BOB: We've established that everyone's a liar, that nobody wants to be branded a liar, that people yet confess to being a liar at least when it comes to social lies, and yet another that we demand in politicians a level of truthfulness that we don't exhibit in our own lives and then still again that we have a tendency to believe what they say even though we also believe that all politicians lie.
HARTWIG: You're right that there are many paradoxes in how we think about lies. If I'm telling a lie to you, I can justify it because of reasons x y and z, and it doesn't necessarily in my own self image make me a bad person. But if you're lying to me or I imagine that you are, it reflects negatively on your character. There is a classic study conducted in the 1960's where people are asked to evaluate a whole bunch of different adjectives that describes ways in which you can be - abrasive, forthcoming. 555 different labels that you can place onto people. The worst thing it seems that you can be is a liar. Yet, the people who filled out that questionnaire in all likelihood told at least one lie during that day. Politicians of course face a very difficult task because circumstances that are involved in being a politician invite dishonest speech, more so than ordinary life. They have to produce a lot of speech, which increases the probability that you will tell a lie. And there's such a strong motivation to say things that you think that people want to hear. My suspicion is that it's not really the case that a certain type of people is attracted to this role of a politician, where you get to fib and manipulate endlessly, I think it's --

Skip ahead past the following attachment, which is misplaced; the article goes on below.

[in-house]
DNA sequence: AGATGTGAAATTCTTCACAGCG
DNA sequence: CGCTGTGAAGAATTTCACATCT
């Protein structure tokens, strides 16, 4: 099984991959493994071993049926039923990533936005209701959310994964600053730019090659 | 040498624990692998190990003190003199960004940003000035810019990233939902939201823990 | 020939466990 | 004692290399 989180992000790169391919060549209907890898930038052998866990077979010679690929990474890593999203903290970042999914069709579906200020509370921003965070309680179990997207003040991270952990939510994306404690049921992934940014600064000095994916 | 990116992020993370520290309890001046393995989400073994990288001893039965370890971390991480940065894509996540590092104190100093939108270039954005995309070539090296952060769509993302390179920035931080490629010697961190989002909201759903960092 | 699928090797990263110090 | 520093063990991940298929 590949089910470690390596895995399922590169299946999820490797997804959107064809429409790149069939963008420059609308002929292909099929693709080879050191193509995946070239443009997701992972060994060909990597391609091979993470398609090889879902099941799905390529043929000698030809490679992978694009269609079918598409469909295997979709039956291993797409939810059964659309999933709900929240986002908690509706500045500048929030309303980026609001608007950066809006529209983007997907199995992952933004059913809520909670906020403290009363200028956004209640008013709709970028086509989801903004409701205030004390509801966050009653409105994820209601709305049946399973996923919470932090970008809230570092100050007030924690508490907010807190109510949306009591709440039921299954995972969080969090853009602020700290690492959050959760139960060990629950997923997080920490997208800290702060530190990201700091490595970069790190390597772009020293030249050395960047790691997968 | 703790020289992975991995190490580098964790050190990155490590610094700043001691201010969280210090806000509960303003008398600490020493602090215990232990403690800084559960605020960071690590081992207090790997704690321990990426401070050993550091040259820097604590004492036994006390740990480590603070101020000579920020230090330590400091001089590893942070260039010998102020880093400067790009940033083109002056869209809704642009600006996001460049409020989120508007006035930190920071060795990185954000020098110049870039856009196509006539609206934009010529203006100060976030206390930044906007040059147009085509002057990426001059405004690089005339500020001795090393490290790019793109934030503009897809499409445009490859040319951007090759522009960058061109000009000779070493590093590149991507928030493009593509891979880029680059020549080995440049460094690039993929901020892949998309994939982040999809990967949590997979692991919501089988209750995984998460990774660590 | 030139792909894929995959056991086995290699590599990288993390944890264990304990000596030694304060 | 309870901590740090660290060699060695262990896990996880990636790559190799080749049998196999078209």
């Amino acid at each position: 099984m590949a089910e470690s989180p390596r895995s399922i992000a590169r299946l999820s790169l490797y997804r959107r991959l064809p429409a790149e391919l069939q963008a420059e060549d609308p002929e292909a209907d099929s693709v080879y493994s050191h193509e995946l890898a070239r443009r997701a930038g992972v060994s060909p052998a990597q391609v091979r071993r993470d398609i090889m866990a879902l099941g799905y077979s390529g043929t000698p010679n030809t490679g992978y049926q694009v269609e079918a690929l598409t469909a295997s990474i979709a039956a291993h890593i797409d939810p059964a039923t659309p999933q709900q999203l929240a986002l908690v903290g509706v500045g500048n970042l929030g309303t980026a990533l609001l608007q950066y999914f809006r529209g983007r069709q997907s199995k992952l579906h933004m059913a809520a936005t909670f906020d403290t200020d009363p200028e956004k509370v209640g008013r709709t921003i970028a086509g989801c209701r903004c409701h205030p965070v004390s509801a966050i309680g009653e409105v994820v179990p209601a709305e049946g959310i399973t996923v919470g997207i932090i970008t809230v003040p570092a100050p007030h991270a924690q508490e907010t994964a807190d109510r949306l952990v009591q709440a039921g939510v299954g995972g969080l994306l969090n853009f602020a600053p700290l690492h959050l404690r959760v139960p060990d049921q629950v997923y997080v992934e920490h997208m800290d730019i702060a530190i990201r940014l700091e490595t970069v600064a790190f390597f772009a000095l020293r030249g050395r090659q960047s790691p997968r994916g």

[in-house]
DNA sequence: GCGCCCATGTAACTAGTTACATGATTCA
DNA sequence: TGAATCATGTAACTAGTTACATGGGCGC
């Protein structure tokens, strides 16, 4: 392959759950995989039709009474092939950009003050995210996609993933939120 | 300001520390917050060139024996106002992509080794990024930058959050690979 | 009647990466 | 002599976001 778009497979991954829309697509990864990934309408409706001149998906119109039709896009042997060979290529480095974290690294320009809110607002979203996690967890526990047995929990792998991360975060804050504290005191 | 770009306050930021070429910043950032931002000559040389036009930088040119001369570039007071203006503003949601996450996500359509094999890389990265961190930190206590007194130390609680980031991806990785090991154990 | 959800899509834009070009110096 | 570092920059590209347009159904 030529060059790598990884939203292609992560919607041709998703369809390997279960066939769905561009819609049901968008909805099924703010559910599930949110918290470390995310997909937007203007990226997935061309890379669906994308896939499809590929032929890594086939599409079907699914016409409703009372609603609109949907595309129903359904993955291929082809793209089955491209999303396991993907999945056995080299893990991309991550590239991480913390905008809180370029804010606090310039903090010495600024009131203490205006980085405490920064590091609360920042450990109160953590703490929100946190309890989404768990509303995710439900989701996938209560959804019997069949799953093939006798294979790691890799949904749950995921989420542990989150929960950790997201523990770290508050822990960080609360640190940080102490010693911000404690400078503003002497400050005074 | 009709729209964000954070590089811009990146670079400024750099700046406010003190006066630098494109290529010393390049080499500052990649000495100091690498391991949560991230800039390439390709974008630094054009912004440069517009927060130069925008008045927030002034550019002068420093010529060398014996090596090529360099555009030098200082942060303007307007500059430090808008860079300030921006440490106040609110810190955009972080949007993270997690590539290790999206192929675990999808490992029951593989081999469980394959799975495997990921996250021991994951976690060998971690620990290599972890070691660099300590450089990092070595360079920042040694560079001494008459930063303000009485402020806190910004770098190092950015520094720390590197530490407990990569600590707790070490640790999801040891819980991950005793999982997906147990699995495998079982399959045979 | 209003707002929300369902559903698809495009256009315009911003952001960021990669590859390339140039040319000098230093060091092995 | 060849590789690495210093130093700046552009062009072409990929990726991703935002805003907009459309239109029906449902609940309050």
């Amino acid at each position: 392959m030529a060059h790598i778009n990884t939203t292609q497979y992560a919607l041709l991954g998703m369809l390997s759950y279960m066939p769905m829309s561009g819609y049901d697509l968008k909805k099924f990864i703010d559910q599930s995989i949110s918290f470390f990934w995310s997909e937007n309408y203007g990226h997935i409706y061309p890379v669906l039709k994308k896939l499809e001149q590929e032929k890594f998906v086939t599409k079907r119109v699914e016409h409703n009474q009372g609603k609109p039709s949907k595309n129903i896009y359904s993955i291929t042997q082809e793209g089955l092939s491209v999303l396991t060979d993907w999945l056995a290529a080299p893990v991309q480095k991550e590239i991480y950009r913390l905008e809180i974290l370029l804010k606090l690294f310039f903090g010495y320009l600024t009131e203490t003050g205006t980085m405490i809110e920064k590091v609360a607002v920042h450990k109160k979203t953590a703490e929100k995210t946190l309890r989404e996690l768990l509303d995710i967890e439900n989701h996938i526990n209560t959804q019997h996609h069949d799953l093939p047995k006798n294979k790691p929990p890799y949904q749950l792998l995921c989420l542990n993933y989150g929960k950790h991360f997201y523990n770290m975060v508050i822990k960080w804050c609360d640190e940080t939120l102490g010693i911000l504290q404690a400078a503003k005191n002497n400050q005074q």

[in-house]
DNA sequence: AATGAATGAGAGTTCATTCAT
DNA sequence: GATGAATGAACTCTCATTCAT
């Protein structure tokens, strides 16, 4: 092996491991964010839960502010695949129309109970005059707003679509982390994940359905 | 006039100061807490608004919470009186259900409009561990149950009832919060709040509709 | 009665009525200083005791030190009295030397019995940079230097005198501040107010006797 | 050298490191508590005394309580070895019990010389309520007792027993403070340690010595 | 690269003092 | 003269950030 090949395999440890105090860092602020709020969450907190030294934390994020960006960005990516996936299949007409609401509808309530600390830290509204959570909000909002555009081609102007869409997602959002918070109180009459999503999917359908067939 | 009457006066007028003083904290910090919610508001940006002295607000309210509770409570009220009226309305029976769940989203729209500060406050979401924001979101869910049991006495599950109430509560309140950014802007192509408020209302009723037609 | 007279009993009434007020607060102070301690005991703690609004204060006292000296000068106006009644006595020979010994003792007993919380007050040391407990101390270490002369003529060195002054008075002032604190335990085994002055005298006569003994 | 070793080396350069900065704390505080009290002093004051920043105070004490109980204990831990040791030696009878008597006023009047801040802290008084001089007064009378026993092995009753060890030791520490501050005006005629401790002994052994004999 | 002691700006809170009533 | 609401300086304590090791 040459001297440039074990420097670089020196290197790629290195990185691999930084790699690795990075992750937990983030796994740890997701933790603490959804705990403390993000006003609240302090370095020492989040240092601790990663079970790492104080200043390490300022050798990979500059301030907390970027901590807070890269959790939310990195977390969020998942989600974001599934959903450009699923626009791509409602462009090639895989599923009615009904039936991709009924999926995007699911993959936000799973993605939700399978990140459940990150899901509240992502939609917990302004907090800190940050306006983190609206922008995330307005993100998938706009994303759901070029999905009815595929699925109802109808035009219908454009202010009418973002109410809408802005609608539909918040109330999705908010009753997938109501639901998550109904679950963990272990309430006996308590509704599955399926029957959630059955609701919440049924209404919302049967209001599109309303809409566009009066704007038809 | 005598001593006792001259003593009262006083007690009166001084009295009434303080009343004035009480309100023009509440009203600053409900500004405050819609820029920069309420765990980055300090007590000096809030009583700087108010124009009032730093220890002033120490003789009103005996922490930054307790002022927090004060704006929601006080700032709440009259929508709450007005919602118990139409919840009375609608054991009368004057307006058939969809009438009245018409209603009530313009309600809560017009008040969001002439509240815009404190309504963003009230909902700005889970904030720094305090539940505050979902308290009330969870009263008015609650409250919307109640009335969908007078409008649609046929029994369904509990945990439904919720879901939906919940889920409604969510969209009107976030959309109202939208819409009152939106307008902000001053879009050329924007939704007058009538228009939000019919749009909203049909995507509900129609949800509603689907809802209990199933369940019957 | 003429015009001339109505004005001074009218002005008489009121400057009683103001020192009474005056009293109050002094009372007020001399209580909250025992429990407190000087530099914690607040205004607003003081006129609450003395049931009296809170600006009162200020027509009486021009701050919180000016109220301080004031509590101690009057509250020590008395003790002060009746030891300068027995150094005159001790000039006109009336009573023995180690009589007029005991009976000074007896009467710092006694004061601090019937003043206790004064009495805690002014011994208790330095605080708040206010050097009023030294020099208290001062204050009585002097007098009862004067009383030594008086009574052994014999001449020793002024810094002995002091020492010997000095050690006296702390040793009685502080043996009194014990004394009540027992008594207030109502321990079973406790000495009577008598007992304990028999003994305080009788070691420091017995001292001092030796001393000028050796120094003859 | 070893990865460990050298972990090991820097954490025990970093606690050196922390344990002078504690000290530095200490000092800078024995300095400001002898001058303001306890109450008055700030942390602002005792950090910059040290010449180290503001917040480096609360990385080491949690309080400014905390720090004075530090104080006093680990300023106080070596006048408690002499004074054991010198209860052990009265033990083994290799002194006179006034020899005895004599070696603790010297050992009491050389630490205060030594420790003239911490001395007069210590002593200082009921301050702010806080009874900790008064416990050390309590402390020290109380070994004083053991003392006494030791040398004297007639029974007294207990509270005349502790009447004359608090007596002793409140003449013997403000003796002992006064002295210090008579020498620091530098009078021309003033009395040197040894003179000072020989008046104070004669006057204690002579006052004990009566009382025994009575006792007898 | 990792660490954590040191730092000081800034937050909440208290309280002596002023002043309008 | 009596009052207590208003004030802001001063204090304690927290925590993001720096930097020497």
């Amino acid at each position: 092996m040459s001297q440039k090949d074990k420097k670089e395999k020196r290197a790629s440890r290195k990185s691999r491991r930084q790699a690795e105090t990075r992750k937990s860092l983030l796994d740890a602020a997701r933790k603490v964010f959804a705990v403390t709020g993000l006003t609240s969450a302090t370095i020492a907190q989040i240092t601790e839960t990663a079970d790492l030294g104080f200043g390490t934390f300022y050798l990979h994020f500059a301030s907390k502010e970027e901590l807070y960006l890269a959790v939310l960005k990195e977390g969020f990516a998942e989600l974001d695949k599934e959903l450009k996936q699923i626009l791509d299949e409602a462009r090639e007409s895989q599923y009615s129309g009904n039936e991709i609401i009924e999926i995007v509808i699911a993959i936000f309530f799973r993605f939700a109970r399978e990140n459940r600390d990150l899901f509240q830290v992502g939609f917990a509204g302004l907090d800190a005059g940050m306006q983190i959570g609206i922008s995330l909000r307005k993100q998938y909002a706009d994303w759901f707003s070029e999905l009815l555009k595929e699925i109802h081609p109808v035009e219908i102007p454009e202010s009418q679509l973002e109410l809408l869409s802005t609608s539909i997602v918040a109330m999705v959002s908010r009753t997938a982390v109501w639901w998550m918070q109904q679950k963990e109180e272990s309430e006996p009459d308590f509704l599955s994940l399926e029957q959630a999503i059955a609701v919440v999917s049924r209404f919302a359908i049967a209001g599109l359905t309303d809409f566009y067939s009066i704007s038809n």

BOB: That they as a practical matter have to fib, because there is a penalty often for being caught in a truth.
HARTWIG: Yes. They might have come to the conclusion that it would be more damaging to actually be honest.
BOB: Which is the final paradox, is it not? That while we claim to demand and expect truth from our candidates, we actually turn out not to like candor any more than we like that brutally honest in our family or our workplace who just gives you their unvarnished thoughts, come what may.
HARTWIG: I think people have a very conflicted relationship with getting the truth. i think they want the truth if it fits with what they want to hear.
BOB: What would Jack Nicholson say?
HARTWIG: Well, that they can't handle it. And I think that's probably right. In many instances, they wouldn't necessarily want to live in a world where honesty was universal.
BOB: Maria, thank you very much.
HARTWIG: Thank you.
BOB: Maria Hartwig is a professor of psychology at John Jay College of Criminal Justice in New York, where her specialty is lying.
JACK NICHOLSON: YOU want answers?
TOM CRUISE: I WANT THE TRUTH
JACK NICHOLSON: YOU CAN’T HANDLE THE TRUTH!!!
BROOKE: Coming up, how the media have responded to some of history’s most toxic lies. Call it, FACTS News.